“Race to Nowhere” is a documentary about the stresses that American children and families face on a daily basis regarding education and being the best. It begs the questions is American education helping our children to be better learners or helping them be better memorizers? The documentary challenges current assumptions on how best to prepare our kids for a better, brighter future.
As a parent of a teen and a tween, I find that I often struggle balancing my child’s needs and the needs that I feel society is placing on them to succeed. As parents, we want what we think is best for our children. So I have often asked my-self are we doing a better job than our parents generation? Yes, we are more educated, but are we more knowledgeable?
There is so much focus on getting “A,s” in school and being the “best” in their sport that there is almost no room to make mistakes, let alone discover who they truly are. I am often met with blank stares from other parents when I tell them that I am okay with my children getting “c,s.” This doesn’t mean I am advocating “laziness,” It just means I want them to know their own self worth. And getting a “c” versus an “A” doesn’t mean they are “stupid or lazy.” Teens not only feel the pressure to be the “best” from their parents but they have also have an inner drive within them-selves to be the “best.”
It is a fact, teens are more stressed out today than they were 50 years ago. Psychologists, counselors, psychiatrists, physicians are seeing an increase in teens and their parents for depression and anxiety disorder. In fact an article “Freedom to Learn,” in the psychology today website stated that “five to eight times as many high school and college students meet the criteria for diagnosis of major depression and or an anxiety disorder as was true half a century or more ago”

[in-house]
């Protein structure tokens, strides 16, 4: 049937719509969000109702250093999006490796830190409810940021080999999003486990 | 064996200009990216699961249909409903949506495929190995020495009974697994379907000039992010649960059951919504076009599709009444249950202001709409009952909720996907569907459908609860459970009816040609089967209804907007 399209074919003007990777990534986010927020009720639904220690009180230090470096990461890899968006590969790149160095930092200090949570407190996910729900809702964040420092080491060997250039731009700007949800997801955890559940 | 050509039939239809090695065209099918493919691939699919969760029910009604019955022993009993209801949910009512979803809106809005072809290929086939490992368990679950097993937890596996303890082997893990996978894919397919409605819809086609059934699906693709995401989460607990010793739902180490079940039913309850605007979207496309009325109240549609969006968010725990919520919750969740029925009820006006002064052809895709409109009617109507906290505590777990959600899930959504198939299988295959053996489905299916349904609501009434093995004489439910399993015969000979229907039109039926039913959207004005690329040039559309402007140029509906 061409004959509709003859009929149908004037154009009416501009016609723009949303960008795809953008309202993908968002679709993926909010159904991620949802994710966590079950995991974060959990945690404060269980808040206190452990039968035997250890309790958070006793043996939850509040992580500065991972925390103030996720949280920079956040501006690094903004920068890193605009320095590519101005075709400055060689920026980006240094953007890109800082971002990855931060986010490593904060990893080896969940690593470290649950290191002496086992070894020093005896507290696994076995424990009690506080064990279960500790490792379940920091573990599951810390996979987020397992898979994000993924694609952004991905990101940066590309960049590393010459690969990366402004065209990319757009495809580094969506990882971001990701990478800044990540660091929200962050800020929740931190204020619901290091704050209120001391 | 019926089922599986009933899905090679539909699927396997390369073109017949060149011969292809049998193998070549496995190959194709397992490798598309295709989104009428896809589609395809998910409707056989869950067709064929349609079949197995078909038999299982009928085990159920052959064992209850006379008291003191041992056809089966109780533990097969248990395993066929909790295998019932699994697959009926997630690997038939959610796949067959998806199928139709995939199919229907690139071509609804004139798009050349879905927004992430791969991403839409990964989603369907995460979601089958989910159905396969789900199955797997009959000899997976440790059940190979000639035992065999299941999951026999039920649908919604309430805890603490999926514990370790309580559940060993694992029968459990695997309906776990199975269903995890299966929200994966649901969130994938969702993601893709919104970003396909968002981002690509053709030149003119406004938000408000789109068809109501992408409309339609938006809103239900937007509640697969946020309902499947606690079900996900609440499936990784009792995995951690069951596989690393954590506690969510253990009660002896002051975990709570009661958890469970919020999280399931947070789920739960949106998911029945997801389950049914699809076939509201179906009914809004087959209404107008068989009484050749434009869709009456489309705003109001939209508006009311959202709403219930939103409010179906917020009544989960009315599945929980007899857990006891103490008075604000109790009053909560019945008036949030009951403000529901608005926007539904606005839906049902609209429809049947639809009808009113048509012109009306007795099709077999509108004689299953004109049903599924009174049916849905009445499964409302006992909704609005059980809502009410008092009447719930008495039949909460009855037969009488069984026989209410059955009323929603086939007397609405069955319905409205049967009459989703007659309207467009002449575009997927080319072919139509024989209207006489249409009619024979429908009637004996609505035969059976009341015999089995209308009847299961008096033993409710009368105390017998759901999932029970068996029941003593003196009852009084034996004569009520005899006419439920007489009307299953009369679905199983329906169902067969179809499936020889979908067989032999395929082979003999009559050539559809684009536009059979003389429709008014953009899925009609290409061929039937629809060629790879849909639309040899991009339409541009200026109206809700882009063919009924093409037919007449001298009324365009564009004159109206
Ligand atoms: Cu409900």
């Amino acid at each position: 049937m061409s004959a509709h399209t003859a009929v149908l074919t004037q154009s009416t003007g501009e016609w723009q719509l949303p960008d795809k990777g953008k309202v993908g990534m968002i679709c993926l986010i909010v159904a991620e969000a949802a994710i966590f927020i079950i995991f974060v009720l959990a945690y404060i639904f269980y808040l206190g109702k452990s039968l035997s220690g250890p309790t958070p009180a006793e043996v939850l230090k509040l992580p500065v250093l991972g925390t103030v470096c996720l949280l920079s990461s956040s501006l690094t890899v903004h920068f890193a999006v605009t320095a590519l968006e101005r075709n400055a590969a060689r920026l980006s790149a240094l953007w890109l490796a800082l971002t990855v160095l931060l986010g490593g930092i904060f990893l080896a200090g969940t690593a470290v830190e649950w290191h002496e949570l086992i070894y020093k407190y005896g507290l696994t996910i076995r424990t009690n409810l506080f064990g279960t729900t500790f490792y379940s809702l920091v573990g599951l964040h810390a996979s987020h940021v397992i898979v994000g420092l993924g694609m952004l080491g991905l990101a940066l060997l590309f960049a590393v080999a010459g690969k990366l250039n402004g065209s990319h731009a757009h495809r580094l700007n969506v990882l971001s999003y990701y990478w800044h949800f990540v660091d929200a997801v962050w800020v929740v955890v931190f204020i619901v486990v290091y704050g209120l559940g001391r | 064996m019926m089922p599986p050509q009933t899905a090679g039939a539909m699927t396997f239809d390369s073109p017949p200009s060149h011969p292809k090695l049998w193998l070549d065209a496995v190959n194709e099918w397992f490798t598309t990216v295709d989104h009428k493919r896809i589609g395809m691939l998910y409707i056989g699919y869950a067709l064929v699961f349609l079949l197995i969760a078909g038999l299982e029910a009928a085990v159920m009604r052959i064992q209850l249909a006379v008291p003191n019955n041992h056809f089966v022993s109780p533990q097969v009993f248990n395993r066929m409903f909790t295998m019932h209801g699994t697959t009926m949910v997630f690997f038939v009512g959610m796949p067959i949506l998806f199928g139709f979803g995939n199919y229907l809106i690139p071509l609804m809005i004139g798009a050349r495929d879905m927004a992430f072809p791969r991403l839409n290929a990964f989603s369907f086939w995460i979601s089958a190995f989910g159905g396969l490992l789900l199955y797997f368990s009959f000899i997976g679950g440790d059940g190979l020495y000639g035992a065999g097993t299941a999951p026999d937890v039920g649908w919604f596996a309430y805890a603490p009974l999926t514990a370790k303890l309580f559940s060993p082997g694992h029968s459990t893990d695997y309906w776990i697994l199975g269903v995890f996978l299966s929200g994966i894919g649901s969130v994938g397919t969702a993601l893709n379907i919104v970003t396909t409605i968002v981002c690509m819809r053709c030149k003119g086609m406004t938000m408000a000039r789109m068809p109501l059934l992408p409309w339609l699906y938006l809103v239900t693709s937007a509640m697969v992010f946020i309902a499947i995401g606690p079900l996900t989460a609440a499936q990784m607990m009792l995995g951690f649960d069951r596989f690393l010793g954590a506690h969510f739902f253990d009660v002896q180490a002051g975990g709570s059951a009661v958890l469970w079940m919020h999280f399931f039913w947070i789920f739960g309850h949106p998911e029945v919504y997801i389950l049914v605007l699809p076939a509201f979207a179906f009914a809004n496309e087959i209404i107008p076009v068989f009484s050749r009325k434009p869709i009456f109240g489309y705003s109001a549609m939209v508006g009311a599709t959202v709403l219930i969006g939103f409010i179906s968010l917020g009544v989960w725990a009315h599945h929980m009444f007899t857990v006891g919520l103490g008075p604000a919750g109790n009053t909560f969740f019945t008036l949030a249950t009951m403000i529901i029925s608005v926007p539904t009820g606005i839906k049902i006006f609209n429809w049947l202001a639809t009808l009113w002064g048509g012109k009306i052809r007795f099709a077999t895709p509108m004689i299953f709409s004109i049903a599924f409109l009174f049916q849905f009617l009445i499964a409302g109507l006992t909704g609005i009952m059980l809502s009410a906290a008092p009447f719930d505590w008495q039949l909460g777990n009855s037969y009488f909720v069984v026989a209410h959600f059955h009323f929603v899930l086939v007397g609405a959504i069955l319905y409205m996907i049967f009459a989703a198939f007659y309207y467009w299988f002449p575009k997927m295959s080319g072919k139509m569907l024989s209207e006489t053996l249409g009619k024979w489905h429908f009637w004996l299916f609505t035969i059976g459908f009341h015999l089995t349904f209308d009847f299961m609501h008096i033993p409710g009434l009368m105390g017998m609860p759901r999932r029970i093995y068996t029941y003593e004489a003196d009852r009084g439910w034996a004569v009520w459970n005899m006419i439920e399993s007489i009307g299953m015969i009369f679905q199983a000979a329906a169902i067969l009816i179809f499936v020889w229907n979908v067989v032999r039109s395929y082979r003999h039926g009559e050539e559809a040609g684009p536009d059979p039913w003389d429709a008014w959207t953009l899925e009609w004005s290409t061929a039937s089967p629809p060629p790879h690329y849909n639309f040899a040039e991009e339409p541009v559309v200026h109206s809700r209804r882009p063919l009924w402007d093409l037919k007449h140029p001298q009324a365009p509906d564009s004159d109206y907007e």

What I have learned from my work and my research is that teens who are constantly focused on extrinsic goals such as grades, being the best of the best in their sport, being popular, having the best house, car or hoping to be discovered by a talent scout etc; are more prone to being estranged from their inner selves. Even teens who are driven to achieve feel lost from their inner self. Because these teens are so often focused on living up to everyone’s expectations, that they either don’t develop or relinquish their own goals, which is why we have seen teens lose motivation, become bored and empty and a rise in anxiety and depression.
However, if a teen is allowed to be given the chance to relax and discover their own interests, and get to know them selves, as well as have some control over their fate, then these teens are usually more resilient, confident and have better coping skills. But the truth is; Teens today feel like they have less control over their lives and destiny thanks to the generation of helicopter parents.
As a parent I have had to fight the urge of wanting my children to be perfect. But what is perfect? And what are these kids really learning.? Are they learning that anything below an “A” means that they are a failure.? If they don’t win every time in their sport, then they are no good? If they don’t make it into a top university, then there world will fall apart because they can’t think past the rejection letter. If they are not constantly busy, then they are lazy? If they get anything lower than an “A” in a subject, a tutor will be hired to reinforce that the teen is not smart enough. With these kind of messages, how can we expect our children to live up to their potential?
Graduating from a top college and being employed in an elite company is not going to matter in the long run if a teen feel stressed out, insecure or resentful. So as parents we still have a chance to teach our kids about the important things in life, like better coping skills, failure, perseverance, self awareness and setting goals for themselves.
The “race to nowhere” could be the “race to somewhere” if we will just allow our kids to discover their true goals in life.